SG Clean: How Singapore’s Food Industry Fights the Coronavirus

Photo by Kseniia Ilinykh on Unsplash

No industry has been left unscathed by the ramifications of COVID-19. The global pandemic has taken a toll on the social and economic development of nearly all countries; Singapore is also one of them.  

Among the affected in the country is the Food and Beverage industry that plays a huge role in contributing to the economy and employment. Food is one of the essentials that cannot be compromised; as non-perishable food suppliers see an increase in revenue, the contrary is seen for restaurants, hawker stalls, coffee shops and food shops. When the infection rate began to increase worldwide, the Singapore government informed the industry, specifically restaurants, that at least an 80 per cent drop should be expected in the coming months. They continue to experience a shortage of supplies and visitors due to the worsening situation as people prefer to stay at home than risk dining out. Besides this, businesses are also experiencing difficulties with employees since a majority of the workforce is unable to enter the country as Malaysia joined the list of countries imposing lockdowns.  

However, while most countries still struggle to implement effective schemes, would you believe that Singapore began preparations two months ago? One of the first countries to report the epidemic that halted all activities in Wuhan, Singapore has been preparing for the worst since January. The predicted damage to the economy led them to take preventive measures that will help salvage the remainder of the huge hit the world is bound to experience. The country had already imposed select travel and border restrictions but tightened the reins further once the pandemic was declared.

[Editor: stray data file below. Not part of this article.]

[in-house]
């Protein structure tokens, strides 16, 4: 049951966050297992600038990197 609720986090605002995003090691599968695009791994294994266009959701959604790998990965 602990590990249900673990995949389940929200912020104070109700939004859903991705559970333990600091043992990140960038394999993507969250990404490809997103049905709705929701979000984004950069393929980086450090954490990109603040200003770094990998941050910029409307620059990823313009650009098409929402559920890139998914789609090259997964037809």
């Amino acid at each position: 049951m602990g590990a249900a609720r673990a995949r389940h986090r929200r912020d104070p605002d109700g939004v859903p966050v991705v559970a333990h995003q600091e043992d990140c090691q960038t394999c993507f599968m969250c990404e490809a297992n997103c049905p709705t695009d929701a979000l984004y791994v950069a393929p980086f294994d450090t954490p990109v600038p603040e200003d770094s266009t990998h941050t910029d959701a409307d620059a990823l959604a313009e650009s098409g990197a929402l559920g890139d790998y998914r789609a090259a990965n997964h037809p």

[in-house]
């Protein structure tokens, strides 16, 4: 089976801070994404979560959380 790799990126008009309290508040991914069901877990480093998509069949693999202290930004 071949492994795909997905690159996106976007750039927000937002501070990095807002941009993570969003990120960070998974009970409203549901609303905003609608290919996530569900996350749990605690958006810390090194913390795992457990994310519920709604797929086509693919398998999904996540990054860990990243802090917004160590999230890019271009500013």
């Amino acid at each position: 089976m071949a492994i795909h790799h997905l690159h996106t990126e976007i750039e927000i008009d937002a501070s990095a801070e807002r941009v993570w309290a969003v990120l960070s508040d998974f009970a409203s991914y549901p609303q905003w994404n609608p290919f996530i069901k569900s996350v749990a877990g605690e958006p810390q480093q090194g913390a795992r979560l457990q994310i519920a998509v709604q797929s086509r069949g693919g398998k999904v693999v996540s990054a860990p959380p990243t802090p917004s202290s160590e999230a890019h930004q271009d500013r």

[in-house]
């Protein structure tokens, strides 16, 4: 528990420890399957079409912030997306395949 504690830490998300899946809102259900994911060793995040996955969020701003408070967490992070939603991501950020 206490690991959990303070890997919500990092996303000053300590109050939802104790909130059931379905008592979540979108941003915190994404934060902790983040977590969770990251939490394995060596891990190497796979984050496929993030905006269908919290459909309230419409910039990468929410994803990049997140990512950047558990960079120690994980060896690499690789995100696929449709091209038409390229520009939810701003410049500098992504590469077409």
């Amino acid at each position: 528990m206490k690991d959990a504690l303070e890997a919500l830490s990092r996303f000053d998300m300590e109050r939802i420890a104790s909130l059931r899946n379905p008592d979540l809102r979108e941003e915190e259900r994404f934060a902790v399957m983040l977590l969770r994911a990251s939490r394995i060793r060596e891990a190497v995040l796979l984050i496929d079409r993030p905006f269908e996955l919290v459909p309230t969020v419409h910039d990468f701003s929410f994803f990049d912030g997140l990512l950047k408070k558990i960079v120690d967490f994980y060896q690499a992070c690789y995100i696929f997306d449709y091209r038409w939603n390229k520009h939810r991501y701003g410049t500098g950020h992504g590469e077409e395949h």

Credit: sgclean.gov.sg

One of the city-state’s defence tactics in ensuring the wellbeing of the public is the SG Clean campaign. The scheme was first launched on February 16 by the Minister of Environment and Water Resources Mr Masagos Zulkifli to instil cleanliness and hygienic practices as an integral part of Singapore. In adopting the SG quality mark, the campaign invites restaurants/food shops/ hawker stalls to commit to good hygienic practises and maintain high standards of environmental cleanliness. The overwhelming response to the program showed how the food industry in Singapore is actively taking an effort to fight the coronavirus. Over 5,000 establishments were certified with the SG quality mark in less than a month! The certification process consists of a seven-point checklist; it includes the requirement of an SG manager to oversee the implementation of preventive measures, cleanliness and hygiene, and compliance with the government’s guidelines. They also insist on health screenings of employees as a precaution.  

This scheme has since been implemented in the tourism and lifestyle industries as well. The SG quality mark is meant to assure locals and tourists that the situation is being handled with precision and care; good hygiene isn’t going to be a temporary adjustment but what the future of Singapore must look like. 

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